The priests navigating Colombia's conflict zones

By Megan Janetsky
Quibdó, Colombia

Juan Carlos Barreto peers up at a map of the dense jungles and rivers of Colombia's Chocó region.
Passing his hand along the map, he explains where armed groups plant landmines.
He describes how communities in some regions are being forcibly confined by militias setting curfews and blocking residents from moving around freely.
There are some areas where the left-wing guerrillas dominate, others where the right-wing paramilitaries are gaining ground, and yet others where urban gangs are making power grabs.
"All around, there's a fight for control," he concludes solemnly.
He sounds like an army commander preparing for battle, but Juan Carlos Barreto is no militia member like the ones that control the area. He is a bishop.
In Colombia's conflict zones, clergy like Bishop Barreto play a different role than ones in sleepy suburban communities.
They often work on the front lines of the most dangerous zones in Latin America. In remote areas like Chocó, they fill the voids left by the state, document the conflict, and use their role to pressure authorities and armed groups.
"We go where the local authorities don't," says Bishop Barreto.
With three in four people – including those who belong to armed groups – in Colombia describing themselves as Catholic, being a member of the clergy affords a measure of safety.
Members of armed groups may not have any moral qualms about threatening and killing people, but "in one sense they are really, really Catholic", explains Gimena Sánchez, Andes director for the think tank Washington Office on Latin America. And that is their respect for priests, Ms Sánchez says.
As a result, in zones where activists face constant violence, religious leaders like Bishop Barreto tend to enjoy a certain level of protection which allows them to travel to areas too dangerous for others to traverse.
"They speak to the groups and say 'give this kid back to his mother' or 'don't kill that person'," Ms Sánchez says. The priests tend to act as arbiters, "and the groups tended not to kill them, at least not on purpose".
Historically, the Catholic Church in Latin America played a more traditional role, but there have been thousands of so-called "activist priests" who fight for the rights of rural and poorer populations, even pressuring the Catholic Church to confront its role in human rights abuses committed during the colonisation of Latin America.
During the most bloody years of General Pinochet 's military rule in Chile, the Church acted as one of the loudest voices of opposition and led efforts to search for people who had been forcibly disappeared.
In the 1970s and 80s, in El Salvador, Nicaragua and Guatemala, some priests took a leading role in pushing for radical change as these countries were embroiled in bitter civil wars or revolutions.
Susan Fitzpatrick Behrens, a historian at California State University, says that the the killing in 1989 of six Jesuit priests by the military in El Salvador "shocked the world" and drew attention to the crises in the region.
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"As the communities they supported are violently repressed… church leaders gained this role as very articulate defenders of human rights," Prof Fitzpatrick Behrens says.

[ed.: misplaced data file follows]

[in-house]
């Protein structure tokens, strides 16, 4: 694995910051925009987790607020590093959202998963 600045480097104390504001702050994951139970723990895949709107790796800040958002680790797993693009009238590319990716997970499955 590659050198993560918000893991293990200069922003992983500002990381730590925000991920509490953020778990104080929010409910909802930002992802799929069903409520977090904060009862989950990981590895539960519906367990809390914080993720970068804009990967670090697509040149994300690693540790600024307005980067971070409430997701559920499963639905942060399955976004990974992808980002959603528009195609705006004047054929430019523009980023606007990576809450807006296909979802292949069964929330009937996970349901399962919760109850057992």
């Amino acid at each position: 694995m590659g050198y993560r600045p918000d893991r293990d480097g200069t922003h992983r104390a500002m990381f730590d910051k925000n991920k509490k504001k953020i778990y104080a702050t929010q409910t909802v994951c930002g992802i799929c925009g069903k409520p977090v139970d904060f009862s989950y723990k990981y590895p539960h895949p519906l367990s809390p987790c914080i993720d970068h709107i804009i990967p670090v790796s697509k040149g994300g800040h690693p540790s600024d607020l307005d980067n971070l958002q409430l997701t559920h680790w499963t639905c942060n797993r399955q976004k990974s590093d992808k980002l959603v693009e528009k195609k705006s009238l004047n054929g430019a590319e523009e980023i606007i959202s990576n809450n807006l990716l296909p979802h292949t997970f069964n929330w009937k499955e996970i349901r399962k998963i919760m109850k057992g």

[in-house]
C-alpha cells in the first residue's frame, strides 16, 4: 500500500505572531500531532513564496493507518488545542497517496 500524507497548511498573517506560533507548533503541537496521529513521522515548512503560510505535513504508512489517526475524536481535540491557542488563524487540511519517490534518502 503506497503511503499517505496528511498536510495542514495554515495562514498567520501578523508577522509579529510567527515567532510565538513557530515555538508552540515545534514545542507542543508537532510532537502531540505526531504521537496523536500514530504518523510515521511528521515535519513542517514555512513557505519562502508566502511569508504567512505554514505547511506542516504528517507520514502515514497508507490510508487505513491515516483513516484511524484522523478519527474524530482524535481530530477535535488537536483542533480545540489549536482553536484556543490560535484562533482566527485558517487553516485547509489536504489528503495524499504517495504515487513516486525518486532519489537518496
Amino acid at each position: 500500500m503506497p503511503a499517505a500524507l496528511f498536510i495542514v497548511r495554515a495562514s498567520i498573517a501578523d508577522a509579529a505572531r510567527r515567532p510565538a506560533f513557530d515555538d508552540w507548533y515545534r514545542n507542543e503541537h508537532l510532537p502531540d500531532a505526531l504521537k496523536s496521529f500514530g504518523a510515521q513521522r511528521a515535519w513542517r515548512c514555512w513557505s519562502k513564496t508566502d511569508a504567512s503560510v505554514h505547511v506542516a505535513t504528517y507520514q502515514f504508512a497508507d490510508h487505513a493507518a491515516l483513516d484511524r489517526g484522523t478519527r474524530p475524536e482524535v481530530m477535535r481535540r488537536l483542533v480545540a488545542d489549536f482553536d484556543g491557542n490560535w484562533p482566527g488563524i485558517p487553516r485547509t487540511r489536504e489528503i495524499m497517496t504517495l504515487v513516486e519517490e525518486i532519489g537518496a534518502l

In one of the more extreme cases a priest, Camilo Torres even joined a left-wing guerrilla group in Colombia.
But the activism of some priests was not well viewed by the pope at the time, John Paul II. His clamp-down on their activities in turn spurred a backlash, with one priest quoted as saying in a 1980 Washington Post article that "the Pope has no clear notion of the realities of Latin America".
Sterlin Palacios says it was precisely this activism which drew him to the priesthood.
Father Palacios grew up in a small settlement along the Atrato River in Colombia, a waterway winding south hundreds of miles from the border with Panama.
Throughout his childhood, members of the church would often pass through his village and lend a hand to his community, providing the motivation for him to become a priest 24 years ago.
While the Atrato river is used by locals to move through the region by wooden canoe, armed groups use it to smuggle drugs.
Father Palacios joined the priesthood at a time of great conflict in Colombia and he soon found himself travelling the river to recover bodies from areas where armed groups banned others from going.
He would help people escape the clutches of armed groups and escort hundreds of villagers fleeing the violence which blighted the area.
"Being a part of the Catholic Church gives you a certain protection, but it's not absolute," Father Palacios says.
"Your life is always at risk, you are always a thorn in the side of these armed groups."
But he continues to visit to communities like the one he grew up in, documenting what is happening and raising the alarm about human rights abuses.
Julia Susana Mena, a leader of the Afro-Colombian organisation Cocomacia, says priests like Father Palacios are vital in helping her group access areas where there is conflict to verify what is happening.
In October, Father Palacios and other priests travelled with human rights defenders like Ms Mena to check on communities who have been forcibly confined to their areas by the criminal group known as the Gulf Clan.
Father Palacios says their main task when they visit communities which have been threatened by armed groups is "to keep hope alive".
"The most important thing we've done in these regions is to ensure that life endures," he says. "That life is our main achievement."
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